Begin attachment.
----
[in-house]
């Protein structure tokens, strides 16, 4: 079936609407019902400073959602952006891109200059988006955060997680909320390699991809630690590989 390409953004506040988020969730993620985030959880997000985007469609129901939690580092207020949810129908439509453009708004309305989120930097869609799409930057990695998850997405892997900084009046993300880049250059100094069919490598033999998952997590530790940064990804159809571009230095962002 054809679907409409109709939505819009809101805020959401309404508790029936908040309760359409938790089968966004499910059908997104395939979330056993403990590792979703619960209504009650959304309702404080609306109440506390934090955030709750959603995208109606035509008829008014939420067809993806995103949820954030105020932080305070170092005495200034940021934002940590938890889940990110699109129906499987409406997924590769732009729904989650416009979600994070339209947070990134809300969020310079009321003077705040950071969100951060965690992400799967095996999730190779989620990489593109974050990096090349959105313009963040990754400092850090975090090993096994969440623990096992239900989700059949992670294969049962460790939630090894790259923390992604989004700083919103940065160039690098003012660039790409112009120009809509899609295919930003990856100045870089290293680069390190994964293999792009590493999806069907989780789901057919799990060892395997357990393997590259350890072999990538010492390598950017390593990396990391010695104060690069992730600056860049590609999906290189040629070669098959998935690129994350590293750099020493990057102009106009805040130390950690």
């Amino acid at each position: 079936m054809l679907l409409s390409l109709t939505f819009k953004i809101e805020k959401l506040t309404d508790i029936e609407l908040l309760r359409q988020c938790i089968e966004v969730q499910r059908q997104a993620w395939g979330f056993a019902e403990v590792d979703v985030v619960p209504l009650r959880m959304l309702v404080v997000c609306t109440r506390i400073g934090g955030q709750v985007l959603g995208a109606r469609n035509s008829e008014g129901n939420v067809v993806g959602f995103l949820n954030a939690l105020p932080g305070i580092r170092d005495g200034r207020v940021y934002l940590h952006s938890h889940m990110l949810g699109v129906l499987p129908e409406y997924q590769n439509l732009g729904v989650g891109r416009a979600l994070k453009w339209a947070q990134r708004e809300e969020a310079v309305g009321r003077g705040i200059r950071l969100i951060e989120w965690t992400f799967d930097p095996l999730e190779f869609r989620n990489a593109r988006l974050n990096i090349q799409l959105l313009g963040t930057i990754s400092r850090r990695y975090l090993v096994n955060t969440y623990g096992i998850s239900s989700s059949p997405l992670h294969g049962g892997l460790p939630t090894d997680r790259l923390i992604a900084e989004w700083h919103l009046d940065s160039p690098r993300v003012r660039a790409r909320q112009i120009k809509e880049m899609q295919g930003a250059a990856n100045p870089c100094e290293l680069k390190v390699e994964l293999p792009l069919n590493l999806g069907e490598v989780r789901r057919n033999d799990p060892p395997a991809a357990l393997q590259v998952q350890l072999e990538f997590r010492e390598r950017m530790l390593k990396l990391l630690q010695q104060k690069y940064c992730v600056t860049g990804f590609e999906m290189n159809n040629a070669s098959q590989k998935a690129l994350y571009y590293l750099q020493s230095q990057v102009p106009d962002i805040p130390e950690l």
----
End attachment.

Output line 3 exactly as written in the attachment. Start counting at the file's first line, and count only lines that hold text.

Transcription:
């Amino acid at each position: 079936m054809l679907l409409s390409l109709t939505f819009k953004i809101e805020k959401l506040t309404d508790i029936e609407l908040l309760r359409q988020c938790i089968e966004v969730q499910r059908q997104a993620w395939g979330f056993a019902e403990v590792d979703v985030v619960p209504l009650r959880m959304l309702v404080v997000c609306t109440r506390i400073g934090g955030q709750v985007l959603g995208a109606r469609n035509s008829e008014g129901n939420v067809v993806g959602f995103l949820n954030a939690l105020p932080g305070i580092r170092d005495g200034r207020v940021y934002l940590h952006s938890h889940m990110l949810g699109v129906l499987p129908e409406y997924q590769n439509l732009g729904v989650g891109r416009a979600l994070k453009w339209a947070q990134r708004e809300e969020a310079v309305g009321r003077g705040i200059r950071l969100i951060e989120w965690t992400f799967d930097p095996l999730e190779f869609r989620n990489a593109r988006l974050n990096i090349q799409l959105l313009g963040t930057i990754s400092r850090r990695y975090l090993v096994n955060t969440y623990g096992i998850s239900s989700s059949p997405l992670h294969g049962g892997l460790p939630t090894d997680r790259l923390i992604a900084e989004w700083h919103l009046d940065s160039p690098r993300v003012r660039a790409r909320q112009i120009k809509e880049m899609q295919g930003a250059a990856n100045p870089c100094e290293l680069k390190v390699e994964l293999p792009l069919n590493l999806g069907e490598v989780r789901r057919n033999d799990p060892p395997a991809a357990l393997q590259v998952q350890l072999e990538f997590r010492e390598r950017m530790l390593k990396l990391l630690q010695q104060k690069y940064c992730v600056t860049g990804f590609e999906m290189n159809n040629a070669s098959q590989k998935a690129l994350y571009y590293l750099q020493s230095q990057v102009p106009d962002i805040p130390e950690l």